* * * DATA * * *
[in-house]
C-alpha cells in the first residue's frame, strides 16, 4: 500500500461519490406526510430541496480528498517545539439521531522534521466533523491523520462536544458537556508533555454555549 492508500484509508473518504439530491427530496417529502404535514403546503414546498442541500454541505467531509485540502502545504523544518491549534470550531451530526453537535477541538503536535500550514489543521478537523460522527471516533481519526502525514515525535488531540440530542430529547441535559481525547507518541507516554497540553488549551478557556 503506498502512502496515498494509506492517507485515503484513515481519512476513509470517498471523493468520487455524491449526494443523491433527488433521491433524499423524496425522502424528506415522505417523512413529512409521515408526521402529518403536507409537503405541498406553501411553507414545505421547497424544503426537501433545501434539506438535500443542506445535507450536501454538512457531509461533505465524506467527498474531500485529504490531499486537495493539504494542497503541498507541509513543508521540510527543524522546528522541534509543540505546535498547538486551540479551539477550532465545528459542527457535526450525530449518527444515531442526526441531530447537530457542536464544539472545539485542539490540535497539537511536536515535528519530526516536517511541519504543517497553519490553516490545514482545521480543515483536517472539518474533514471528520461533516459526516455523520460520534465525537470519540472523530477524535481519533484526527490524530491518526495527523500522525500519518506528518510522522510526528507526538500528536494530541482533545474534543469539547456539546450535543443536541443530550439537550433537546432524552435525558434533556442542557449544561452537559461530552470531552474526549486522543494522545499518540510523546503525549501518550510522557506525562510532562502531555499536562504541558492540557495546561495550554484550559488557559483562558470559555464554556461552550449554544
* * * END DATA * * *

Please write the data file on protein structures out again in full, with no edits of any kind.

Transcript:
[in-house]
C-alpha cells in the first residue's frame, strides 16, 4: 500500500461519490406526510430541496480528498517545539439521531522534521466533523491523520462536544458537556508533555454555549 492508500484509508473518504439530491427530496417529502404535514403546503414546498442541500454541505467531509485540502502545504523544518491549534470550531451530526453537535477541538503536535500550514489543521478537523460522527471516533481519526502525514515525535488531540440530542430529547441535559481525547507518541507516554497540553488549551478557556 503506498502512502496515498494509506492517507485515503484513515481519512476513509470517498471523493468520487455524491449526494443523491433527488433521491433524499423524496425522502424528506415522505417523512413529512409521515408526521402529518403536507409537503405541498406553501411553507414545505421547497424544503426537501433545501434539506438535500443542506445535507450536501454538512457531509461533505465524506467527498474531500485529504490531499486537495493539504494542497503541498507541509513543508521540510527543524522546528522541534509543540505546535498547538486551540479551539477550532465545528459542527457535526450525530449518527444515531442526526441531530447537530457542536464544539472545539485542539490540535497539537511536536515535528519530526516536517511541519504543517497553519490553516490545514482545521480543515483536517472539518474533514471528520461533516459526516455523520460520534465525537470519540472523530477524535481519533484526527490524530491518526495527523500522525500519518506528518510522522510526528507526538500528536494530541482533545474534543469539547456539546450535543443536541443530550439537550433537546432524552435525558434533556442542557449544561452537559461530552470531552474526549486522543494522545499518540510523546503525549501518550510522557506525562510532562502531555499536562504541558492540557495546561495550554484550559488557559483562558470559555464554556461552550449554544